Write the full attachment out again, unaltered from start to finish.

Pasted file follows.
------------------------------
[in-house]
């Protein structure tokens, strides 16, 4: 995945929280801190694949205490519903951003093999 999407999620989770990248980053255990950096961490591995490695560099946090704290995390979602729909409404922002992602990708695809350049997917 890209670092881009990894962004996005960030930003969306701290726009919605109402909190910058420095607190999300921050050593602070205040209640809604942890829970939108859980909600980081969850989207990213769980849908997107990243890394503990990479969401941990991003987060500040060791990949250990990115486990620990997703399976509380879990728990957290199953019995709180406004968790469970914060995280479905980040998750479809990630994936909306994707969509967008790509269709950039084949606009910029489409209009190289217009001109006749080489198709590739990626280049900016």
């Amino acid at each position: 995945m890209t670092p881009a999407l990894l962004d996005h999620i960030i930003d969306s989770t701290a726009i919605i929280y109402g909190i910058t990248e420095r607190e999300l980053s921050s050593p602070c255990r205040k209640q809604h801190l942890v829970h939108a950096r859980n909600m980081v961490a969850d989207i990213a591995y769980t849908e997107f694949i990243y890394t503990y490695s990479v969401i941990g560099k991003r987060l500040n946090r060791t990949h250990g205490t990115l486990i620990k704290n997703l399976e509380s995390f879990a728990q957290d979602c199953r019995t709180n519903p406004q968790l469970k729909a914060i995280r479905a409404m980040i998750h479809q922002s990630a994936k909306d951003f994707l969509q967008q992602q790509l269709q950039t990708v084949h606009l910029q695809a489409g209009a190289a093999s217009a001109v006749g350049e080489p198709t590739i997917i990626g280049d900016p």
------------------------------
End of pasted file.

[in-house]
């Protein structure tokens, strides 16, 4: 995945929280801190694949205490519903951003093999 999407999620989770990248980053255990950096961490591995490695560099946090704290995390979602729909409404922002992602990708695809350049997917 890209670092881009990894962004996005960030930003969306701290726009919605109402909190910058420095607190999300921050050593602070205040209640809604942890829970939108859980909600980081969850989207990213769980849908997107990243890394503990990479969401941990991003987060500040060791990949250990990115486990620990997703399976509380879990728990957290199953019995709180406004968790469970914060995280479905980040998750479809990630994936909306994707969509967008790509269709950039084949606009910029489409209009190289217009001109006749080489198709590739990626280049900016």
């Amino acid at each position: 995945m890209t670092p881009a999407l990894l962004d996005h999620i960030i930003d969306s989770t701290a726009i919605i929280y109402g909190i910058t990248e420095r607190e999300l980053s921050s050593p602070c255990r205040k209640q809604h801190l942890v829970h939108a950096r859980n909600m980081v961490a969850d989207i990213a591995y769980t849908e997107f694949i990243y890394t503990y490695s990479v969401i941990g560099k991003r987060l500040n946090r060791t990949h250990g205490t990115l486990i620990k704290n997703l399976e509380s995390f879990a728990q957290d979602c199953r019995t709180n519903p406004q968790l469970k729909a914060i995280r479905a409404m980040i998750h479809q922002s990630a994936k909306d951003f994707l969509q967008q992602q790509l269709q950039t990708v084949h606009l910029q695809a489409g209009a190289a093999s217009a001109v006749g350049e080489p198709t590739i997917i990626g280049d900016p």